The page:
Protective Custody: Captivating photo series of pregnant inmates
As many as one in 25 women in state prisons and one in 33 federal prisons are pregnant when admitted to prison in the US, according to the Sentencing Project.
The majority of women entering prison pregnant, including those with relatively short prison sentences and charged with nonviolent crimes, are separated from their babies after giving birth.
Working to raise awareness about multiple issues that the incarceration of minimum security, pregnant inmates and their families face, photographer Cheryl Hanna-Truscott began a project called Protective Custody, in 2003.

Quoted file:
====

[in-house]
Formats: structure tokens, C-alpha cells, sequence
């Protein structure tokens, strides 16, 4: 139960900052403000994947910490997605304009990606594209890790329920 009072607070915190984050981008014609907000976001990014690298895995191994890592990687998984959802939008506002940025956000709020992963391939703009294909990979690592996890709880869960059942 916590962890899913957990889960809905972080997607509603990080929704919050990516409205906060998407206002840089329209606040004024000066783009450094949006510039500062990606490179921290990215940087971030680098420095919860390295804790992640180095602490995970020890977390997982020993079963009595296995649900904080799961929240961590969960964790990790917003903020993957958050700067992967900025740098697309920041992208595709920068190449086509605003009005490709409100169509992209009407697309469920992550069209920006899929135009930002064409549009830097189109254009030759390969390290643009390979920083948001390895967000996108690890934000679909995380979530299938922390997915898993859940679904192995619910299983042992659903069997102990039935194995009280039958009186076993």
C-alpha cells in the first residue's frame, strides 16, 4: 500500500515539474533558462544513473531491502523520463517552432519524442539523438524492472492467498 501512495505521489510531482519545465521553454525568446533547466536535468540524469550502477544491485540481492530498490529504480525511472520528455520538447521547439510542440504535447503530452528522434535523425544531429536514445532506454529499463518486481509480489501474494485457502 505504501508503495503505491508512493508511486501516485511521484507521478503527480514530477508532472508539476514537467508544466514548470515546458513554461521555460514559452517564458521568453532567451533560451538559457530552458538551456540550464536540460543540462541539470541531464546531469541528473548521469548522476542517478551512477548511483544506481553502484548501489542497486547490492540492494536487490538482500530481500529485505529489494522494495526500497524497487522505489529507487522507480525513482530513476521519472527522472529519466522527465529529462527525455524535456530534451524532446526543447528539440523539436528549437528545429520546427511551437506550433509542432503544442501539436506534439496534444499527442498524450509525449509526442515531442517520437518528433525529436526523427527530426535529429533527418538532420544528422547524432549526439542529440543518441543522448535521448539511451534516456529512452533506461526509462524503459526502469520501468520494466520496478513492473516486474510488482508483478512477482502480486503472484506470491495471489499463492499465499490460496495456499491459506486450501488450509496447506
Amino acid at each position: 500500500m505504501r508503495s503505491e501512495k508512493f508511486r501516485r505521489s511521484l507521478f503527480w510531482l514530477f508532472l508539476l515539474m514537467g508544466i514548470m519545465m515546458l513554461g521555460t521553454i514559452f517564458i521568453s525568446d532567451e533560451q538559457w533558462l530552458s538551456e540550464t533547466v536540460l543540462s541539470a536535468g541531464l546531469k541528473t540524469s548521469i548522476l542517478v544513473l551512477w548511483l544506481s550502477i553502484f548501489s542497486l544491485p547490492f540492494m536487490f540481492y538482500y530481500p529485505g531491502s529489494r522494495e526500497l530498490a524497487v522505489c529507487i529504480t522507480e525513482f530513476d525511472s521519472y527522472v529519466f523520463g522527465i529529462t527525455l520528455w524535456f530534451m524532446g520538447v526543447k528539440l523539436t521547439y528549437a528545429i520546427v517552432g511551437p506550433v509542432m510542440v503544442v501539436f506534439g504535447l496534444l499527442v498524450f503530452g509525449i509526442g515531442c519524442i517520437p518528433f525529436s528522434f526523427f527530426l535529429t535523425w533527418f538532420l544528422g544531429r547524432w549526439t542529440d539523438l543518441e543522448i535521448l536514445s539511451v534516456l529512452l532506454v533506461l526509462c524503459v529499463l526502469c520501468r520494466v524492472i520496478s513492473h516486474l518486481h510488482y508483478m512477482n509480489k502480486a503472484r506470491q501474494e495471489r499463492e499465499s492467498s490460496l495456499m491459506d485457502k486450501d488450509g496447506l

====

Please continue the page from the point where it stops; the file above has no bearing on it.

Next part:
Her documentary portrait series is about pregnant inmates entering the Washington Corrections Center for Women, which created a residential parenting programme for select, non-violent pregnant inmates with relatively short sentences.
Talking about the programme, Cheryl writes on her website, "After giving birth, the mothers maintain custody of their babies while serving relatively short prison sentences rather than being separated during this developmentally critical time. Healthy maternal-infant attachment is promoted in a protective, supportive, and safe environment."
Here are some of the captivating pictures of pregnant women and new mums from the series...
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